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I read more than a dozen in the flight on Tuesday. Travel, romance, escape. Same old. All jaded. The world has changed. It was always changing, but if fashion doesn’t ­reflect anything of this world and its dying rivers and its dwindling kindness, then is it just a ­commercial enterprise with no “art” ambition?

The saviours were absent when the migrants walked to their villages thousands of kilometres in peak summer. They had lost jobs. They had nowhere to stay. Many worked in the garment industry. Many stitched and embroidered those flowers. Their feet had blisters. They carried small tattered bags on their heads. They ­sometimes wrapped plastic bottles around their feet. Many didn’t have shoes.

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Pupps Roy calls himself “all things gorgeously queer”

Photograph by Tribhuvan Tiwari

I remember one of them.

He stood under the street lamp holding on to his rickety cycle. In the yellow light, his eyes looked at you with a great emptiness in them. He kicked the wheel. It started rotating. He watched it for a while. There was a little backpack he was carrying with a few clothes. In his little bag, he was carrying two things—tongs and a piston. For his wife. His name was Balram

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He wore a black shirt that had pink roses printed on it. What was invisible was the stench of sweat, the fear, the betrayal, the abandonment by the state, and the loss of dignity.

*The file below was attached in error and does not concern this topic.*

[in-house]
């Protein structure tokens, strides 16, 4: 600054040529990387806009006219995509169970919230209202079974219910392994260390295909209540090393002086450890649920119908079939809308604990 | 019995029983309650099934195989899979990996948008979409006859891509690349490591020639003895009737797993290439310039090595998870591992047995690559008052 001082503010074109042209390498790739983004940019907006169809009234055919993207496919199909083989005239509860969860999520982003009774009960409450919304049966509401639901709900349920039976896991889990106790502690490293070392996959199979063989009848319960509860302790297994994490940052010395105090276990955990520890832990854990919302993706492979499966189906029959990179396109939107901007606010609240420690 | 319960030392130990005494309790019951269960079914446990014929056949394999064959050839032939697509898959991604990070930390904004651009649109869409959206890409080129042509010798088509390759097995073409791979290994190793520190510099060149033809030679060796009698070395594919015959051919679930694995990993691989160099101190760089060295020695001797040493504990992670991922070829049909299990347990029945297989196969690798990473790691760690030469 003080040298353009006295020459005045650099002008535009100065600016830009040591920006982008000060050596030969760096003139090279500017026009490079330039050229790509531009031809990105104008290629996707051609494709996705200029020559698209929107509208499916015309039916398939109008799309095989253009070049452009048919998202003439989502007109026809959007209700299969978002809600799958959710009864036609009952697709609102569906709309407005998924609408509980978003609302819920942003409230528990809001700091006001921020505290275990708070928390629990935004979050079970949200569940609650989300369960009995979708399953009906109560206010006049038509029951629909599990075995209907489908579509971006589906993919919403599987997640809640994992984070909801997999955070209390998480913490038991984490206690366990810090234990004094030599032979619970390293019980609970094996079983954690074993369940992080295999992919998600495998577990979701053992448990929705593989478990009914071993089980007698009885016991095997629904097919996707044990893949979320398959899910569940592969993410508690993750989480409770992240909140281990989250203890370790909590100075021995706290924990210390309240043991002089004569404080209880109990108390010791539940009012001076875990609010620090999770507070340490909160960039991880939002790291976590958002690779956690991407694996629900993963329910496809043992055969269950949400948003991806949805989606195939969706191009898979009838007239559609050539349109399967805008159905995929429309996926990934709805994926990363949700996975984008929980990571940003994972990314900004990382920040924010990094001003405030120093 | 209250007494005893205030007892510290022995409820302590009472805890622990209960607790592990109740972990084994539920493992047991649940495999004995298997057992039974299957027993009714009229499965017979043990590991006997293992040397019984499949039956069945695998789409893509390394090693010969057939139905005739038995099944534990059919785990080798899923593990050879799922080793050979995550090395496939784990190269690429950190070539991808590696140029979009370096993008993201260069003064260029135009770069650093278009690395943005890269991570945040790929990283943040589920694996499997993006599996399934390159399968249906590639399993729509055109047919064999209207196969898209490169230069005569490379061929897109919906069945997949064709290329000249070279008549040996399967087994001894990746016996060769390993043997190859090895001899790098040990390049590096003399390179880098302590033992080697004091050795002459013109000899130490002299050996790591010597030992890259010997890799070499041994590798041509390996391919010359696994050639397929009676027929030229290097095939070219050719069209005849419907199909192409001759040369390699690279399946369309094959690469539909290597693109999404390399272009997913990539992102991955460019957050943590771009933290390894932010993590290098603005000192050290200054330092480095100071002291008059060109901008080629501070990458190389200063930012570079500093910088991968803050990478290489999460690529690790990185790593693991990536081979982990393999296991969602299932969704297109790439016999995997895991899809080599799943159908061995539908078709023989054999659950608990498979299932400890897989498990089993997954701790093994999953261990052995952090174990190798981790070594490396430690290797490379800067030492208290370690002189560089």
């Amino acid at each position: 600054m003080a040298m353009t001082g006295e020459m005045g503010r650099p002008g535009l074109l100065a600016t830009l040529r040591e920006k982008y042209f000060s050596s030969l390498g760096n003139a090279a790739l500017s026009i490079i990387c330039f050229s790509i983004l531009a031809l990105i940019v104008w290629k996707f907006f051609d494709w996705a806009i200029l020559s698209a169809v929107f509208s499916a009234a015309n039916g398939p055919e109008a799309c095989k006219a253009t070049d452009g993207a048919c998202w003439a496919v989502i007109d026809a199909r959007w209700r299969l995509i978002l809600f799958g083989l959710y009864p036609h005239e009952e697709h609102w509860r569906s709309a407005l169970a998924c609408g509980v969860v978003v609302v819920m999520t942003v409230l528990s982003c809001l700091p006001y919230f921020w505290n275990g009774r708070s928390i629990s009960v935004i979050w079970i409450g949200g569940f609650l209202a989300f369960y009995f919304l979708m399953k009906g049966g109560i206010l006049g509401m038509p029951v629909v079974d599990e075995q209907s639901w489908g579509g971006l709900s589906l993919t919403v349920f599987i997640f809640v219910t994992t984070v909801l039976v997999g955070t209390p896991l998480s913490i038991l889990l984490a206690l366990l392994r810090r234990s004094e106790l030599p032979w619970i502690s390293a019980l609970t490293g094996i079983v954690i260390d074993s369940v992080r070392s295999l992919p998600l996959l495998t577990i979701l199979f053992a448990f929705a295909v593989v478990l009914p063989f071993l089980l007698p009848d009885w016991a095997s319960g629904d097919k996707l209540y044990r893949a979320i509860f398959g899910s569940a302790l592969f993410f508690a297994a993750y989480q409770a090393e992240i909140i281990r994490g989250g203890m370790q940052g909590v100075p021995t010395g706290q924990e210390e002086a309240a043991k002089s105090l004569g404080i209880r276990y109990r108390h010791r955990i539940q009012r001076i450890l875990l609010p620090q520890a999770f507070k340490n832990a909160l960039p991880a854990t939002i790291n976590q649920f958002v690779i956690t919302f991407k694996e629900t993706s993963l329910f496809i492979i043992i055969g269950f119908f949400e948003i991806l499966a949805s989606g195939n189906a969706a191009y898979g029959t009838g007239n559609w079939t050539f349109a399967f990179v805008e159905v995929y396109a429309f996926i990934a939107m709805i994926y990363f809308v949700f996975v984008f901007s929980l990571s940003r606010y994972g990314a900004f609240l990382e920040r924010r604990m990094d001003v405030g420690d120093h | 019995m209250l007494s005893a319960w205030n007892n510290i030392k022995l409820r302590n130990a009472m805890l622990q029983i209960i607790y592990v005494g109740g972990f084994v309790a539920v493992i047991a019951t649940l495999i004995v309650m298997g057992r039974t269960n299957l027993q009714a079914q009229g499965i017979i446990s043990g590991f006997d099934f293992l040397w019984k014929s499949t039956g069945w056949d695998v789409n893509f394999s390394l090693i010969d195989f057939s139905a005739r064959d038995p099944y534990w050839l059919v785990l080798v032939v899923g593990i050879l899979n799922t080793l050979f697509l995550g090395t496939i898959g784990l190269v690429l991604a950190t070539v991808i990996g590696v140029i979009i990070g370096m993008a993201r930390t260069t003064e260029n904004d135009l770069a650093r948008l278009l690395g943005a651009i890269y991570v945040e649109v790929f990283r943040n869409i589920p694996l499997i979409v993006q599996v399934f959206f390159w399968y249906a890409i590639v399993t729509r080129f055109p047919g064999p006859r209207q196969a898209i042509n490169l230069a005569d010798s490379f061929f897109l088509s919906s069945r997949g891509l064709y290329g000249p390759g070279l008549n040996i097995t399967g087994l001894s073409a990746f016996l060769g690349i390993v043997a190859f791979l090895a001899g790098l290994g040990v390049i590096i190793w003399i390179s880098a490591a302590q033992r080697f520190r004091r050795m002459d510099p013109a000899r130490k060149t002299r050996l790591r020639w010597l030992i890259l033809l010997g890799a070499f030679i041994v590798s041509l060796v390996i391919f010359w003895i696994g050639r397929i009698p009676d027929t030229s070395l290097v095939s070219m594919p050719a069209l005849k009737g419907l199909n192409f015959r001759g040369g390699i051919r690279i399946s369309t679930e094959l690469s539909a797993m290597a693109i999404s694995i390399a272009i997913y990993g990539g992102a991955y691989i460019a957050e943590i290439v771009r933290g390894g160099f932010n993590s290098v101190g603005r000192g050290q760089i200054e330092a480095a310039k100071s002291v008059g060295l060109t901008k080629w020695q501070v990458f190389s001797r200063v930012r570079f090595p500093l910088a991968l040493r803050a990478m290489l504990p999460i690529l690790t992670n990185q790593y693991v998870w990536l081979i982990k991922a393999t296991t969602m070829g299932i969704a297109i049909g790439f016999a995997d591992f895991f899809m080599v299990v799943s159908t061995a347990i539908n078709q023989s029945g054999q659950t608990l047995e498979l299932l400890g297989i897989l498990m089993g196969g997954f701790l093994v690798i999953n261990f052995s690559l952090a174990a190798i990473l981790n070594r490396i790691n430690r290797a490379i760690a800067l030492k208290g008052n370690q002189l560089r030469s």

***

In those days, when the misery seemed ­endless, there was me and my screen. A virus was out there. On television, there was a replay of death. On loop.

Fashion in India has a runway made on Pluto. It reflected none of this. So much happened in 2019 and 2020. But in the printouts of the press notes, I only read about Amalfi, romance and dreamy girls and some apolitical nostalgia. Everyone has a right to their inspiration. But runways are message boards too. Instant ones. Not everyone is activist. They aren’t required to be. But fashion’s relevance lies in its reflection of the times, in its ability to empower, ­embolden and change narratives.

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Photograph by PTI

We were surrounded by images of a catastrophe. In 2019, we had protests led by women in Shaheen Bagh. The sit-in protest that completed more than 100 days had been removed, rather destroyed by the police on the day Janta Curfew was announced in March 2020.

In those days, you died alone. You were to be disposed off quickly in graves that were dug deeper than they would dig in “normal times” or burnt in crematoriums by men who looked alien beings in their overalls, the new age space suits.

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In those days, you didn’t trust the air.

The texture of everyday life had been ­altered. The human position in the world had been altered. And so were distances and intimacies.

In those days, there used to be a billboard near Connaught Place that I always read. One night, I returned to it.

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Photograph by Suresh K. Pandey